COLUMN: Higher interest rates will slow B.C. economy after ‘unusually robust’ show

Jock Finlayson is executive vice president and chief policy officer of the Business Council of BC

By Jock Finlayson

When it hiked its short-term policy interest rate in late October, the Bank of Canada signaled that an extended period of “money for nothing” – the lowest interest rates in Canadian history – had finally and definitively come to an end.

Last month, the central bank lifted its benchmark overnight rate to 1.75 per cent, which is up from a record low of 0.5 per cent in the summer of 2017. Over the past 15 months, the Bank of Canada has nudged its policy rate steadily higher, albeit in baby steps. Why does this matter?

READ MORE: Bank of Canada hikes interest rate to 1.75%

The reason is that many other interest rates in our economy, including mortgages, lines of credit, and the rates paid on savings accounts and Guaranteed Investment Certificates, are influenced by the Bank of Canada’s rate-setting decisions.

So, as the central bank has been raising its benchmark rate, borrowing costs for consumers, home-buyers, businesses and governments have been rising in tandem. To a lesser extent, savers have also seen slightly higher returns on the money they hold with banks, credit unions and other financial institutions.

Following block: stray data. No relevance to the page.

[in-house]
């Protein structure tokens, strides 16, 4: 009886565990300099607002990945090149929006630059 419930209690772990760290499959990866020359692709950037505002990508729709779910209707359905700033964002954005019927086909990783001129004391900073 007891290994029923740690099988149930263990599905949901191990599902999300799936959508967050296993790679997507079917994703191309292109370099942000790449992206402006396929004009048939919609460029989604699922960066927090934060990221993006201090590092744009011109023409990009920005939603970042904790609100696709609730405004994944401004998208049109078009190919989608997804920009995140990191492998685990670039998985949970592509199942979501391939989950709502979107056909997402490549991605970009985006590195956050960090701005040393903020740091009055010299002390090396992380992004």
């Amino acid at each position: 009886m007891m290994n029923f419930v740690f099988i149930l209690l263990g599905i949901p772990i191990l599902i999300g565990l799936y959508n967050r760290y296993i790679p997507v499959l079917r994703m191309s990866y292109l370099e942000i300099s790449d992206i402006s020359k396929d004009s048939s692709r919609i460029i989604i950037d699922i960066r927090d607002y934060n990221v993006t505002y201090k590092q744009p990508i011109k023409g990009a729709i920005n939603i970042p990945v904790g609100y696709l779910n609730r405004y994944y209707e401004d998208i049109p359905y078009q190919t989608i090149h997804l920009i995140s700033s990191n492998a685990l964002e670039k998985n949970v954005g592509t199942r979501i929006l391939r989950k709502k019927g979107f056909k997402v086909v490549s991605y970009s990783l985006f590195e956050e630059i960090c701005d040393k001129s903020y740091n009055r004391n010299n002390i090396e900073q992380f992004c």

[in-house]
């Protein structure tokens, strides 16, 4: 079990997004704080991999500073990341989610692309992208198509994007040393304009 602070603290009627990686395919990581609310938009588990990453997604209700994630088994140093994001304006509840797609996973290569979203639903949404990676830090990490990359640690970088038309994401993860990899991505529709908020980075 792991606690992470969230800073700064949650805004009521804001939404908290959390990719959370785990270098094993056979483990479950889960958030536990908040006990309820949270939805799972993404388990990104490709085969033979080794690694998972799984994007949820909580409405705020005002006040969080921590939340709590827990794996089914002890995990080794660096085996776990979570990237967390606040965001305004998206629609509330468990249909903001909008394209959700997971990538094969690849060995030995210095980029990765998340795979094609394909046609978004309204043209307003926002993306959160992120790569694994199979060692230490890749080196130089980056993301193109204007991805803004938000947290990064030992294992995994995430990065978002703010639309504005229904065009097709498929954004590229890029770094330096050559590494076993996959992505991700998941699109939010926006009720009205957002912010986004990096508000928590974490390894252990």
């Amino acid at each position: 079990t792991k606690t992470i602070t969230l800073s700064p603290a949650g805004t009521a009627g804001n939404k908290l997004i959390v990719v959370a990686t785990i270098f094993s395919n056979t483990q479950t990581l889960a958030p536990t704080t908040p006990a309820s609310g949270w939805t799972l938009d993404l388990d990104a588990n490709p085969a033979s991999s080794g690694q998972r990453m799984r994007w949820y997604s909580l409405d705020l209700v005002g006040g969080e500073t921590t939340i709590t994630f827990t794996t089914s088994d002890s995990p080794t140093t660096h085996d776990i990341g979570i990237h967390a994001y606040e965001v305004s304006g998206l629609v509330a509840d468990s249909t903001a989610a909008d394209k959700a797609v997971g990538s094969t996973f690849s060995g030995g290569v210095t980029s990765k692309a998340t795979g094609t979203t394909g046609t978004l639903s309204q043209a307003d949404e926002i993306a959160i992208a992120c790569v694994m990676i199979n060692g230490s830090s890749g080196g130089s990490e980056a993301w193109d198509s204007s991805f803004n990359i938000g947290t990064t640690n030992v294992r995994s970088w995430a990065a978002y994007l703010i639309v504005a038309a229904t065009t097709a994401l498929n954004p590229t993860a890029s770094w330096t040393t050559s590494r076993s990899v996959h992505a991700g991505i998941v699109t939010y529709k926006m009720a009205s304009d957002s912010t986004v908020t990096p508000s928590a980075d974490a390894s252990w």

Based on statements from Bank of Canada governor Stephen Poloz and his colleagues, it appears that the bank expects to keep interest rates on an upward trajectory in 2019-20. Of course, this assumes the Canadian economy continues to post modest growth going forward.

READ MORE: Feds to release fall economic update Nov. 21

Some prominent forecasters see the bank’s benchmark policy rate approaching three per cent by mid-2020. If so, the market-determined interest rates facing households and businesses are likely to keep climbing for a few more quarters at least.

The shift from years of rock-bottom interest rates to somewhat more “normal” rates will have widespread effects across the economy. With the cost of credit escalating, consumer spending in Canada is set to slow. So too will key measures of real-estate-related activity, as rising mortgage rates take a bite of housing demand and quash speculation.